Srikakulam residents resent land acquisition for Indo-US nuclear reactors

  • Srinivasa Rao Apparasu, Hindustan Times, Hyderabad
  • Updated: Jun 10, 2016 00:46 IST
President Barack Obama talks with Prime Minister Narendra Modi during a working dinner with heads of delegations of the Nuclear Security Summit in the East Room of the White House in Washington on March 31, 2016. (AP file photo)

The announcement by India and the US to begin preparatory work on building six nuclear reactors in India has been hailed as a milestone in strengthening ties between the two nations.

But Tuesday’s declaration during Prime Minister Narendra Modi’s visit to Washington has fanned a fresh bout of disquiet in Ranasthalam block of Srikakulam district in Andhra Pradesh where the six reactors with total capacity of 6,000 MW are to be built.

The reactors were originally planned to be built in Gujarat, but opposition by locals over land acquisition forced the authorities to relocate the project to Andhra Pradesh.

A similar protest is now brewing at the proposed new site that is dotted with coconut groves.

Villagers likely to be displaced are demanding higher compensation while those in adjoining areas are also seeking a payout in view of the potential nuclear “hazards”.

To be built by the Nuclear Power Corporation of India Limited (NPCIL) in technical collaboration with the US-based Westinghouse Electric, the contractual agreements between the two are expected to be concluded by June 2017.

“The first two reactors will come up in the next five years and thereafter, one reactor will be built every year,” GV Ramesh, Chief Project Engineer of NPCIL, told HT.

Andhra Pradesh is a power-surplus state and these reactors will go to augment the national grid. But Ranasthalam locals are wary of the nuclear project, saying it threatens their future. The reactors will require 2,071 acres of land and will displace 1,983 families in five villages: Kovvada, Ramachandrapuram, Gudem, Kotapalem and Tekkali.

As with every big development project, compensation for land is the issue that is agitating the locals. According to state revenue officials, the locals will be paid roughly Rs 13-14 lakh per acre. But the villagers are demanding more.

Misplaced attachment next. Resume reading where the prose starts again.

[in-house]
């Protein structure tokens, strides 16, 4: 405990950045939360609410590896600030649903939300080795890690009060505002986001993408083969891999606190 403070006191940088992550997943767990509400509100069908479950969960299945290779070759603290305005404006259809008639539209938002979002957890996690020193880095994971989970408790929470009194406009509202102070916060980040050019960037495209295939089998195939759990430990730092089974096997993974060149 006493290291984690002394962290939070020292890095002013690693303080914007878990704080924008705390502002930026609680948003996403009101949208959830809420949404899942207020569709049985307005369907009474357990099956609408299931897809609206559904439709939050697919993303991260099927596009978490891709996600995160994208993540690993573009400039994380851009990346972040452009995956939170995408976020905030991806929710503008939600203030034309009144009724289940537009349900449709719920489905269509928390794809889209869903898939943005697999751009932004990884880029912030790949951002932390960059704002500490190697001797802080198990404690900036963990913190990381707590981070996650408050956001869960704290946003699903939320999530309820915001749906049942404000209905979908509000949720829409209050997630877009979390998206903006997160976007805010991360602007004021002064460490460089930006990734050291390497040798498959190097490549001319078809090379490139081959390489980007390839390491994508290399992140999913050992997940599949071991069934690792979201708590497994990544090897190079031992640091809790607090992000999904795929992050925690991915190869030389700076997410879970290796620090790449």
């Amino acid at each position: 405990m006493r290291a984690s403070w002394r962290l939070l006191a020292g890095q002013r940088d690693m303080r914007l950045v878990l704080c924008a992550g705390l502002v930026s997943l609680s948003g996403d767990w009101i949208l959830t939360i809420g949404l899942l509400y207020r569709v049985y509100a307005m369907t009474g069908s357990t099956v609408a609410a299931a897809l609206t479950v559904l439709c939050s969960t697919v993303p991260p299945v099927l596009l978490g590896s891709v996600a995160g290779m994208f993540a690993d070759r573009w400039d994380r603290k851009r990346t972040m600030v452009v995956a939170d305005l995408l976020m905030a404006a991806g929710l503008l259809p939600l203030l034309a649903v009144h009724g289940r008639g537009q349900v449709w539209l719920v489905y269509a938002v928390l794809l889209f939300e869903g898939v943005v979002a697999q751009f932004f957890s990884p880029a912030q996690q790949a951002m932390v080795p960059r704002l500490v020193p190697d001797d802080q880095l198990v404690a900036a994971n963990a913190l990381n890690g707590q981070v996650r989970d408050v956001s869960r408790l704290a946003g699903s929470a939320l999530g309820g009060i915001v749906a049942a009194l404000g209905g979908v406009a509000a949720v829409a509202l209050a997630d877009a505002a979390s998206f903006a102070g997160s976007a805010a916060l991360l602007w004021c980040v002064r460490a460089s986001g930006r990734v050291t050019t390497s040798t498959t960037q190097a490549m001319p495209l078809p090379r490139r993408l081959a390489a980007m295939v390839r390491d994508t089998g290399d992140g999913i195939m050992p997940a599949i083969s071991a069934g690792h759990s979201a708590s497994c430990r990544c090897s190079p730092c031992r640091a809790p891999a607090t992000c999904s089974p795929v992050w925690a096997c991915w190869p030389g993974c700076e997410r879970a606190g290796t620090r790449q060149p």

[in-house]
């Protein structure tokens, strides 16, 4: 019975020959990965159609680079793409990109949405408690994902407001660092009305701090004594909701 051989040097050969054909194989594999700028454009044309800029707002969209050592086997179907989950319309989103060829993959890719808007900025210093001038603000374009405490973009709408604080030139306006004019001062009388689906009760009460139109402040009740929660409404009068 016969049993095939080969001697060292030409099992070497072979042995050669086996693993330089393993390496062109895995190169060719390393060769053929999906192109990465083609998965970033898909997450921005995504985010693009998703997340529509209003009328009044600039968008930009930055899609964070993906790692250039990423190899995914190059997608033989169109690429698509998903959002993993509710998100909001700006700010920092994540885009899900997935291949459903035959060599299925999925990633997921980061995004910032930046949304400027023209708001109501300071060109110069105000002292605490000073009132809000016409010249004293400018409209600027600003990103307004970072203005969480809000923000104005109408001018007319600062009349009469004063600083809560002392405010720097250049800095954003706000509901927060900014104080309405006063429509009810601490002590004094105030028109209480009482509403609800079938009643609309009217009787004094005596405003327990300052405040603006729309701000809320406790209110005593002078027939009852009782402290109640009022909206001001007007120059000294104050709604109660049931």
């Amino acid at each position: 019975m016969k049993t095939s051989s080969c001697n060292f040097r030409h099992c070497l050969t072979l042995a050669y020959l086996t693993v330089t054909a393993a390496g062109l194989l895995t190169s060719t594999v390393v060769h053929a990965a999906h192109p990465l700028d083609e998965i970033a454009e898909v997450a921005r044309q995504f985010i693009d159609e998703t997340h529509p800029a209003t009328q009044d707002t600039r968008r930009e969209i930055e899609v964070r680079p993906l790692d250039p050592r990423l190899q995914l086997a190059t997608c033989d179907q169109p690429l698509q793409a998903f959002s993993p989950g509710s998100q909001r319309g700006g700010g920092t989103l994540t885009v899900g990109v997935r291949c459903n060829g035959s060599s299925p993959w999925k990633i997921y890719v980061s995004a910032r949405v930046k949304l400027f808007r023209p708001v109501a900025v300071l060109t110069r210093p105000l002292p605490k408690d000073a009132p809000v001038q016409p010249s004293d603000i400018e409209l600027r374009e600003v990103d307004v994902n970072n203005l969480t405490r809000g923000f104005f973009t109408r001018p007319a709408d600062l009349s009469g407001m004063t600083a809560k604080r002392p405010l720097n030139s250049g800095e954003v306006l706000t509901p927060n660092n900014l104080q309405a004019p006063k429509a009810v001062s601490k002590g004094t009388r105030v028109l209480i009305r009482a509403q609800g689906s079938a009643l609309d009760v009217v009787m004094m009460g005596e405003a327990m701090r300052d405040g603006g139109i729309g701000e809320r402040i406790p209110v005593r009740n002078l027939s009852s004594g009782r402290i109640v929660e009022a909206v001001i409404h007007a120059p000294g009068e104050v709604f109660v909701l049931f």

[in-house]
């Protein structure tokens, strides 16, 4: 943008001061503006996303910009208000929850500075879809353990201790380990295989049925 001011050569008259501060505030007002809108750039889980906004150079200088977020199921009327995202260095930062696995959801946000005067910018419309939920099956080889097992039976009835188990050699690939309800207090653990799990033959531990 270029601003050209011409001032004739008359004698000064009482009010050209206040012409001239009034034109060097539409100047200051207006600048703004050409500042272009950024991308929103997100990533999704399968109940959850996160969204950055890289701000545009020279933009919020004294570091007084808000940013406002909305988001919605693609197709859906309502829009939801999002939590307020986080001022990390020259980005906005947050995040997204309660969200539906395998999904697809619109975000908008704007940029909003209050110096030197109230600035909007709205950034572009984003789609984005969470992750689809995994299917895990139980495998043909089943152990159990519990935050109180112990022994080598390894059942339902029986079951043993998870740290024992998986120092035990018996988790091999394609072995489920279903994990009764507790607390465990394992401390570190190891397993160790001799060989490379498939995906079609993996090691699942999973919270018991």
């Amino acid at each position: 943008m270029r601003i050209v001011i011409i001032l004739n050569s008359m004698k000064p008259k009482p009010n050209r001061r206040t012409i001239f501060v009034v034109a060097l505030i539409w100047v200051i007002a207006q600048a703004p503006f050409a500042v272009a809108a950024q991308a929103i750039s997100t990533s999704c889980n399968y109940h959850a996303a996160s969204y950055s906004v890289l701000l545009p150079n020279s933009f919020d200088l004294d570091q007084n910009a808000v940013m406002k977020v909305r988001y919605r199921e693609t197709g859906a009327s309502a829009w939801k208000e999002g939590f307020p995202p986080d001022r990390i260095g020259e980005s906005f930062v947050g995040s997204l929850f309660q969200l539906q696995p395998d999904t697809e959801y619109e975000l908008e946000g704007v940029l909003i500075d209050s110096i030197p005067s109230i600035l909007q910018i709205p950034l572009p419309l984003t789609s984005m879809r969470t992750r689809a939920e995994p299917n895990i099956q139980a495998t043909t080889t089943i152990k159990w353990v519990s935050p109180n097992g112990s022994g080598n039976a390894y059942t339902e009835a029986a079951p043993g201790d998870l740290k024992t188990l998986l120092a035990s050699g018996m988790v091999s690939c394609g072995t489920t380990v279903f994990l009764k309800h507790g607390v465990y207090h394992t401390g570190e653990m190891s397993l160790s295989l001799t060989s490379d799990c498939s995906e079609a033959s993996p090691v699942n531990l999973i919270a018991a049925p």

“The government has offered to pay Rs 25 lakh per acre to the people who are getting displaced by the international airport coming up at Bhogapuram in the adjacent Vizianagaram district, which is hardly 20 km away. Why can’t we be given the same amount?” asked Rama Rao, a local resident.

Ravi Kiran of Ramach-andrapuram, who is likely to lose 20 acres, insists even Rs 25 lakh is not good enough. “My poultry farm in the area itself fetches me Rs 24 lakh a year, besides another Rs 3 lakh from coconut plantation in seven acres,” he said.

Suri Babu, a farmer of Kovvada, feels helpless. “I have no other means of livelihood, if they take away my land. They have to pay me good compensation,” he said.

That’s not all. Residents of 42 villages within a five-km radius of the proposed plant are also seeking compensation and have threatened an agitation if their demands are not met.

In anticipation of the Washington announcement, local revenue officials completed the survey for land acquisition earlier this week.

“Of the total extent of land, 1,470 acres belongs to the government but was assigned to local farmers. Another 600 acres belong to private individuals,” Srikakulam revenue divisional officer B Dayanidhi told HT.

“The land acquisition notification will be issued soon after the completion of the social impact assessment of the project,” he said.

But acquiring land is going to be easier said than done. Anti-nuclear activists had been protesting ever since Ranasthalam was identified by the NPCIL as an ideal site for a nuclear power project a decade ago.

“There are several issues such as extent of radioactive emissions, pollution to be caused by nuclear dust, and the impact of effluents on fish and groundwater,” pointed out EAS Sarma, a former union energy secretary and an important voice against nuclear power.

With resentment high among locals, such voices of opposition are set to get louder.

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